• Laboratoire des sols
  • Université de lorraine



 It is true that not all species live only on the ground, since spiders can be found in grasses, bushes, trees and houses, but many spiders live on the surface of the ground.


Classification (systematic position)
Source : INPN


Animal Kingdom
Embranchement (Phylum) : Arthropoda
Subphylum: Chelicerata
Class: Arachnid
Subclass: Micrura
Order: Araneae



Morphological characteristics
Arachnids with a body divided into 2 parts (cephalothorax (fusion of the head and thorax which differentiate them from insects) and abdomen), cephalothorax covered with a thin carapace and soft abdomen, 4 pairs of long legs attached to the cephalothorax, 2 pairs of oral appendages (chelicerae and pedipalps); spiders have up to 8 eyes which can be very well developed (especially for stalking spiders); presence of spinnerets at the end of the abdomen which make it possible to form a thread of silk for all the spiders as well as the protective cocoons of the eggs. These spinnerets also allow the manufacture of the web for the spiders hunting using a web.


Life cycle
Depending on the species of spider, these arachnids can live from a few months to several years. For example the pardoses which are part of the Lycosidae (wolf spiders) live about a year and a half while the spiders live 3 to 10 months. Some species are born in summer and grow in winter like pisaurs, while others overwinter as eggs that hatch in spring. The females lay eggs which are wrapped in a cocoon of silk. Some females carry their cocoon below the abdomen until the young hatch, such as the female wolf spider. Once born, the young remain attached to the female's abdomen for more than three weeks. The young spend the winter sheltered in the ground or under mulch.


Spiders are all carnivores and exclusively eat live prey such as mosquitoes, butterflies, winged aphids, woodlice, small beetles and orthopterans. Some species catch their prey by jumping on them, such as pardoses, lycoses, pisaurs, saltises (jumping spiders) or thomises (crab spiders). Others build a web like the linyphies which weave a horizontal web above the surface of the ground.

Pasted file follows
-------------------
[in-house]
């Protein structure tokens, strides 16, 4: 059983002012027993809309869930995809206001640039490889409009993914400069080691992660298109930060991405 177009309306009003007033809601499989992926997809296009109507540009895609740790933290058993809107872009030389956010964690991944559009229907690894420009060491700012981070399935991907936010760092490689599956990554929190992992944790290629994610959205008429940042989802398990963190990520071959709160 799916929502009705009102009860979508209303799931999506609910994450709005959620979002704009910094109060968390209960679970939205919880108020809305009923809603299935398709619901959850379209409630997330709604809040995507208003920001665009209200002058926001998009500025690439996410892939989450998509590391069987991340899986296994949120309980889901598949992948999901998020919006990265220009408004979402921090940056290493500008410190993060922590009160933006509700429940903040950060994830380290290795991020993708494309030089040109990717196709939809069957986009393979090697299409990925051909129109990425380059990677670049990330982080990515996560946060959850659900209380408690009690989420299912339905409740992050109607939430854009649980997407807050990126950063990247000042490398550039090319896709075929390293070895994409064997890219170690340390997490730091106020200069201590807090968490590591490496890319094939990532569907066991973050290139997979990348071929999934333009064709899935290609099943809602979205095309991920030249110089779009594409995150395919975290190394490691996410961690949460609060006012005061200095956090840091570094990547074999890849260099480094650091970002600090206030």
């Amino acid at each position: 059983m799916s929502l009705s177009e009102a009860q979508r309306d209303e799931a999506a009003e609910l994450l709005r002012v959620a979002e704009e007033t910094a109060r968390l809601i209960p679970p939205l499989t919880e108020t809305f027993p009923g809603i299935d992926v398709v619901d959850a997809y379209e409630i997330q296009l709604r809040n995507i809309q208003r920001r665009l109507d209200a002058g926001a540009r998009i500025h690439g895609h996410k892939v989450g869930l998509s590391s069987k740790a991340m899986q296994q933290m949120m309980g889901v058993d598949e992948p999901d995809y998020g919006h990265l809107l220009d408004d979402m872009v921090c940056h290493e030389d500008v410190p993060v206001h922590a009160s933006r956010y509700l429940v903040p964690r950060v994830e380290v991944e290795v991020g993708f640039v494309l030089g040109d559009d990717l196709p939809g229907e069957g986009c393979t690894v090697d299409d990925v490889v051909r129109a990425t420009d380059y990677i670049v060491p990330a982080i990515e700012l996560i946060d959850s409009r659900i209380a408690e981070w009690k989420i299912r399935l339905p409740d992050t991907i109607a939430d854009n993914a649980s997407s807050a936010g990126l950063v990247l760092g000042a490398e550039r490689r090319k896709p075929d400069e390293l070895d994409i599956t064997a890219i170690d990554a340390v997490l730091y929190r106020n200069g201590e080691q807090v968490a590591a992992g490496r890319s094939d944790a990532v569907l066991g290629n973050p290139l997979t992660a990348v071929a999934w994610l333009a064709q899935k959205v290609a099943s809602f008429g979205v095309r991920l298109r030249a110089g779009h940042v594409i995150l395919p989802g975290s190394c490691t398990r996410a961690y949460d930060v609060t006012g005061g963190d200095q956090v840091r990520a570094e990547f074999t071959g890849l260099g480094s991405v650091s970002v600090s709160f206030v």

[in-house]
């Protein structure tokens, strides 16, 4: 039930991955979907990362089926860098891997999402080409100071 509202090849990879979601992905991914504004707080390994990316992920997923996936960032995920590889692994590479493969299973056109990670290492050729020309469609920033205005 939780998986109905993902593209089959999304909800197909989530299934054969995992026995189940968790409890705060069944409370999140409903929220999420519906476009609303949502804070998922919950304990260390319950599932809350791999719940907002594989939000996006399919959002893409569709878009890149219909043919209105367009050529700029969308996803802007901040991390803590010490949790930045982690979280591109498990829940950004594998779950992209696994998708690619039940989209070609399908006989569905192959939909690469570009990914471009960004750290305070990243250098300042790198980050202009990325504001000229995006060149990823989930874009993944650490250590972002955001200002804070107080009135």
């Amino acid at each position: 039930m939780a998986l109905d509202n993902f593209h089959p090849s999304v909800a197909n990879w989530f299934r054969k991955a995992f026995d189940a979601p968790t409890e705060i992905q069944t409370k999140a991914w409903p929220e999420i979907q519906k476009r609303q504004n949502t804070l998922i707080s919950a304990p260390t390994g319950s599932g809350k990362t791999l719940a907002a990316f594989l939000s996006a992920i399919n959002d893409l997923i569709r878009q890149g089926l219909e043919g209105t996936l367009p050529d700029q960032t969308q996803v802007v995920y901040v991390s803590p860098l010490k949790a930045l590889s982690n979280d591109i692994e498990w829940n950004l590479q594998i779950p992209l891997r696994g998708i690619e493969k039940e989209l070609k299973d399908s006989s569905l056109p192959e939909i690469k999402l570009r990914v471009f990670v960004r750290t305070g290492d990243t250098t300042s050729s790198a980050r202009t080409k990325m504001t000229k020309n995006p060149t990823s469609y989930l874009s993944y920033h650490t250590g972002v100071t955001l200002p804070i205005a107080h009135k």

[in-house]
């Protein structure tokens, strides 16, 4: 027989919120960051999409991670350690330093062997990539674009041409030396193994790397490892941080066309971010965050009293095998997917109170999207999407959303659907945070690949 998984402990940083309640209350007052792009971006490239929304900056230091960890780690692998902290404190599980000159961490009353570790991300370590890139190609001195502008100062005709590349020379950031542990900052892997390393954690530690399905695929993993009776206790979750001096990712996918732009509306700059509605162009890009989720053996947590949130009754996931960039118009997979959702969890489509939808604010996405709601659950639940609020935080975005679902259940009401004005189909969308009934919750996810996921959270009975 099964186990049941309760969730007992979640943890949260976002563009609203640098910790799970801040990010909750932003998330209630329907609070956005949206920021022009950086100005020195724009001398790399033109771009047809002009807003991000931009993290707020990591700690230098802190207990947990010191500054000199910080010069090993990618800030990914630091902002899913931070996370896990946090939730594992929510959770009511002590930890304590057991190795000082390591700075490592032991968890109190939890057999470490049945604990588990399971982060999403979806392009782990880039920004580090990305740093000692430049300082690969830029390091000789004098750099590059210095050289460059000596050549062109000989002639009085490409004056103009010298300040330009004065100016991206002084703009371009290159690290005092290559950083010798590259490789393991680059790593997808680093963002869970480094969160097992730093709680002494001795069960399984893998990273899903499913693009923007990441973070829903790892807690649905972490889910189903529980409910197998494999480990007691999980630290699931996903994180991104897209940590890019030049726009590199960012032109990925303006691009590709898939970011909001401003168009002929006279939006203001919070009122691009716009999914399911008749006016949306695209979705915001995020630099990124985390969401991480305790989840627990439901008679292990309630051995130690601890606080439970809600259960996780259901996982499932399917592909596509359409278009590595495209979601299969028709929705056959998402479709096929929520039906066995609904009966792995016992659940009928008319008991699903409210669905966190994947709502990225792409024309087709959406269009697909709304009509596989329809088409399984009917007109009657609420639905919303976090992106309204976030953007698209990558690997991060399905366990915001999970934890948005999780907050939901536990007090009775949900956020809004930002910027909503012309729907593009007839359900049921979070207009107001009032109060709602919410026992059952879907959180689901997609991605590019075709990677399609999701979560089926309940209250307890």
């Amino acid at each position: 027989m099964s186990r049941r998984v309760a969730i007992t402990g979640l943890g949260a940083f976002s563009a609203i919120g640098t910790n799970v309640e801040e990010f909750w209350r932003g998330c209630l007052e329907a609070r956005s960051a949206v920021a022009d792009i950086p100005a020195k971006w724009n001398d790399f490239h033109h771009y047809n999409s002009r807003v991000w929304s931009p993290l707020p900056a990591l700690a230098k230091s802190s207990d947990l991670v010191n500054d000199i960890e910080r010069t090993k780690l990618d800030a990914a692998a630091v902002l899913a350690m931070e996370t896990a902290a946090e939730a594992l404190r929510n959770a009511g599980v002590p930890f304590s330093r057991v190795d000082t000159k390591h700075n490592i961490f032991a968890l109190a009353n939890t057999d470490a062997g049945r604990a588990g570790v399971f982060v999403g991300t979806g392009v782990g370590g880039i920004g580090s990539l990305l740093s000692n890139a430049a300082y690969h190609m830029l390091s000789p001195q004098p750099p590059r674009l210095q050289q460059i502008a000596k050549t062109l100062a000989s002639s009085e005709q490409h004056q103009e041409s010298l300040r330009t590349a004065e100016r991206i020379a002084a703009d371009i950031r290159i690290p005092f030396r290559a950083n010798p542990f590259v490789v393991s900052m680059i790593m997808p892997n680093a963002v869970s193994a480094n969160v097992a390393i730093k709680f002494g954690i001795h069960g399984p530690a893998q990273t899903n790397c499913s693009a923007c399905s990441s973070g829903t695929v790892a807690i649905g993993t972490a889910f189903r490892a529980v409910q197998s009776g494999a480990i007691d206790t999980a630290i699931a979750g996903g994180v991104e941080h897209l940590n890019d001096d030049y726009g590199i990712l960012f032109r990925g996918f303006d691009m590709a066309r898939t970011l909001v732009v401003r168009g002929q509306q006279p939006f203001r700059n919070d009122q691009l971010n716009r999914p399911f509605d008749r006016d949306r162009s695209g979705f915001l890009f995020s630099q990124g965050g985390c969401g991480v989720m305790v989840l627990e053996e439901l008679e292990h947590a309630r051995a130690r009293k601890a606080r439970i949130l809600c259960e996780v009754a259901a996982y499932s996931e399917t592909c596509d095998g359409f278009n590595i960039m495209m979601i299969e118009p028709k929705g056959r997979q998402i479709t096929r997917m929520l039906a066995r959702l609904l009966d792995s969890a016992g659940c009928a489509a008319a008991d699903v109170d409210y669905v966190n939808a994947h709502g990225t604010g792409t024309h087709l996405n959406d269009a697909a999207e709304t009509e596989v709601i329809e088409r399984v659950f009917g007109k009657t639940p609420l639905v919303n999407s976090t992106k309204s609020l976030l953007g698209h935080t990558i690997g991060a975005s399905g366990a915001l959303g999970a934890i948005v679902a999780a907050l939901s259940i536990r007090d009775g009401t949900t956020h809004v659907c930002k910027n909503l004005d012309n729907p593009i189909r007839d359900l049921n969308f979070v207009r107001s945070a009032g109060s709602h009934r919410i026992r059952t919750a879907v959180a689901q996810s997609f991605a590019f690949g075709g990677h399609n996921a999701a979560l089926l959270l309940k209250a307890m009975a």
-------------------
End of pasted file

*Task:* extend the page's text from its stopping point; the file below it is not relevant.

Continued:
Natural predators or regulators
Spiders are preyed upon by birds, rodents, amphibians, lizards and some wasps.


Spiders are found in all environments provided that there is prey to feed on, on the surface of the ground, in the forest, in the meadow or even in the houses. Web-hunting spiders need supports to build their webs while stalking spiders need hiding places. silk at night to hunt prey.


Interests in the garden
Spiders have an essential role in regulating populations of many invertebrates such as flies, mosquitoes, wasps, aphids and many more. They are important auxiliaries of the gardener.


Did you know ?
The protein constituting the cobweb is synthesized artificially in an attempt to manufacture bulletproof vests, due to the high resistance of the cobweb.

The remains of beetles (elytra or heads) found empty on the ground are often due to an attack by a spider. Indeed, once the prey has been caught, the spider injects venom through its chelicerae into the body of its prey, venom which liquefies the inside of the body using digestive enzymes before being able to feed on it. The too rigid parts of the prey's body (chitinized skeleton) are therefore abandoned.

Last change : 03/04/22
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